Coverage and QualityBy David Strom | Posted 2009-03-04 Email Print
For wireless applications to function properly, they require the right in-building coverage, which involves more than just proper antenna placement and access point design.
Coverage and Quality
Just because an enterprise has deployed wireless access doesn’t mean it’s optimized. At the Baptist Healthcare East hospital in Louisville, Ky., doctors were receiving their pages a few minutes late due to poor in-building cellular coverage. “A lot of the doctors had Nextel push-to-talk phones, but they only worked in the surgical areas of the hospital,” says Jim Laval, manager of corporate IT. “They wanted something that worked everywhere.”
The hospital deployed ADC’s InterReach Fusion and now has universal coverage and high-quality wireless signals. It is deploying new applications that depend on this wireless infrastructure. “Having a solid wireless infrastructure gives us a lot of potential for new applications that enhance staff productivity and improve the quality of our care,” Laval says.
As the number of different radio frequencies in an enterprise increases, deployments should make use of filters to mitigate interference. Proper construction of antenna arrays that can operate at low power levels and focus coverage on particular areas is also important. The goal is to keep coverage high without sacrificing signal quality and service.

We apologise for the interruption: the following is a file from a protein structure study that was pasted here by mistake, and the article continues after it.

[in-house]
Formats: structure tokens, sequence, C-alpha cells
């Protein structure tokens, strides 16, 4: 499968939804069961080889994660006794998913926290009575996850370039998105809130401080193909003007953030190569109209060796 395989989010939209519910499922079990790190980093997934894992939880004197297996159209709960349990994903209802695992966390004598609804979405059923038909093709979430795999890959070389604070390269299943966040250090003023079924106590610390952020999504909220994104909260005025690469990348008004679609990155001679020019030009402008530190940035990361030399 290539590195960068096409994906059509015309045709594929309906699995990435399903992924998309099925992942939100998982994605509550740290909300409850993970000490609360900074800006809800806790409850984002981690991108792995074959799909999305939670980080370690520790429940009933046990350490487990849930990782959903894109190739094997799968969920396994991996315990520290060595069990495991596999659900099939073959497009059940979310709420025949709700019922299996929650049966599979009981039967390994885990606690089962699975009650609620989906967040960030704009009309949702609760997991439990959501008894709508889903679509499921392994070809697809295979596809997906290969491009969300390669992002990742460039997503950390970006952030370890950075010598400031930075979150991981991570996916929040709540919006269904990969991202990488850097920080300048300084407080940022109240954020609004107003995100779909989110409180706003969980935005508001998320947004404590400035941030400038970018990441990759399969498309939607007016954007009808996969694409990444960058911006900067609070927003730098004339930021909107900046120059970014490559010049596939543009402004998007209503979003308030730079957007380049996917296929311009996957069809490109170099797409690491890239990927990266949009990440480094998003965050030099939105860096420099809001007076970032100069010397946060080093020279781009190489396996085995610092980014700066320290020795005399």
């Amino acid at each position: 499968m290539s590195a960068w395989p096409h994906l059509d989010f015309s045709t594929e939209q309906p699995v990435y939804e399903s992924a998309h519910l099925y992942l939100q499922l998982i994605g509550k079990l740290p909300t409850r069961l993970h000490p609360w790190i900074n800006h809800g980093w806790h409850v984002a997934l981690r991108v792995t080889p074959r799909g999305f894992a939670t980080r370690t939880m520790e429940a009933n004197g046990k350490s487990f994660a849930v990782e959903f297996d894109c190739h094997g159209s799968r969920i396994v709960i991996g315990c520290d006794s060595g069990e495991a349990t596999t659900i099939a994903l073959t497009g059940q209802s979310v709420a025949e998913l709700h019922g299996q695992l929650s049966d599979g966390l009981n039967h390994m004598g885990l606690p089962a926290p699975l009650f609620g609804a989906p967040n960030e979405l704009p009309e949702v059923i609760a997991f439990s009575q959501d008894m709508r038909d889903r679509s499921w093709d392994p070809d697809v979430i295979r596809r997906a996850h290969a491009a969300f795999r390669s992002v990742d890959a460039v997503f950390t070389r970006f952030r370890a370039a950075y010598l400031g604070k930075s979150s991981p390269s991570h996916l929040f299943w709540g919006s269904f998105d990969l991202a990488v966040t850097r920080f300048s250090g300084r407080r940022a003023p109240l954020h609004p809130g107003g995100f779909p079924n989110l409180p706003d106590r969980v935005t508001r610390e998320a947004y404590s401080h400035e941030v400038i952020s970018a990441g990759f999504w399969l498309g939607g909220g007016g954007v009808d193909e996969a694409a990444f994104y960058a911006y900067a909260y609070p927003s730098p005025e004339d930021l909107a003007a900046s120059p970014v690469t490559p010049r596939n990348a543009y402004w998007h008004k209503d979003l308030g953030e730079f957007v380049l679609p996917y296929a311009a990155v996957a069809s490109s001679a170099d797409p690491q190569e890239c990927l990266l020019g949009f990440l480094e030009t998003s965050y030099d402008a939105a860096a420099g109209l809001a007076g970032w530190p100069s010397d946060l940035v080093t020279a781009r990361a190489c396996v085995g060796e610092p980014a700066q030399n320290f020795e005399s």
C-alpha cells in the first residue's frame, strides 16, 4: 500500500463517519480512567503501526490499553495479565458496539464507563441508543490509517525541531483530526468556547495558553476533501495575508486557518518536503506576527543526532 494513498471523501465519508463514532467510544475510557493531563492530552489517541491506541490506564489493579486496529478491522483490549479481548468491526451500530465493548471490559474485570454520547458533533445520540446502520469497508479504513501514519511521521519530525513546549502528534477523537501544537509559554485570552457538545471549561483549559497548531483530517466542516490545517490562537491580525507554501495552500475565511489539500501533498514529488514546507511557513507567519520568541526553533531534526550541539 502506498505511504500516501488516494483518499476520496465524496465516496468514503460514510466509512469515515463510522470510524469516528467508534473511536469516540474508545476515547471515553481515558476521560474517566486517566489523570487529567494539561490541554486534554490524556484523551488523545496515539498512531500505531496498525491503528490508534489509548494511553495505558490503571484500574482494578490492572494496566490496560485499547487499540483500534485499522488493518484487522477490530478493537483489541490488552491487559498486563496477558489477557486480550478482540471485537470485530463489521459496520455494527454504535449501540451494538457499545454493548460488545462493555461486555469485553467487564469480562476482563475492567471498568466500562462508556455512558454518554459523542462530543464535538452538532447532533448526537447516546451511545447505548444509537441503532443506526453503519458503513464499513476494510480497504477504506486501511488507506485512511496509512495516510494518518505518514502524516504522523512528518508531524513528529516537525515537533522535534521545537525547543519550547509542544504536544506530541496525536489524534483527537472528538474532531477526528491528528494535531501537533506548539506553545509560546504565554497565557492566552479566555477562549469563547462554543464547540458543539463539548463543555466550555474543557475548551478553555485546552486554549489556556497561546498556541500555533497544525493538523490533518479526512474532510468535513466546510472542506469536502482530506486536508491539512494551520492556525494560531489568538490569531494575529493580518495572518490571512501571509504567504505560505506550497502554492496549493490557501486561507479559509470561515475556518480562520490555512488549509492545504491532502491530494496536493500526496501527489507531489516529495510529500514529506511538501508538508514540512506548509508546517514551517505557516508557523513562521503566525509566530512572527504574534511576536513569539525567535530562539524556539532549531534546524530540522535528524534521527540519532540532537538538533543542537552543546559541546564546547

That’s the solution adopted by MobileAccess, with its Universal Wireless Network products that combine multiple radio signals over a single antenna array. The company groups antennae by using lower power emitters and filters to separate the signals and mitigate interference.
Both InnerWireless and MobileAccess use a single antenna to support multiple wireless signals but make use of coaxial cabling to connect this antenna to the wiring closet on each floor. The Wi-Fi access points are kept in the wiring closets and are connected via coaxial cables to antennae that are mounted closer to the users.
This keeps IT infrastructure out of the ceilings and in more centralized areas, which can be protected and more easily maintained. It also removes these devices from public areas, where they may be tampered with.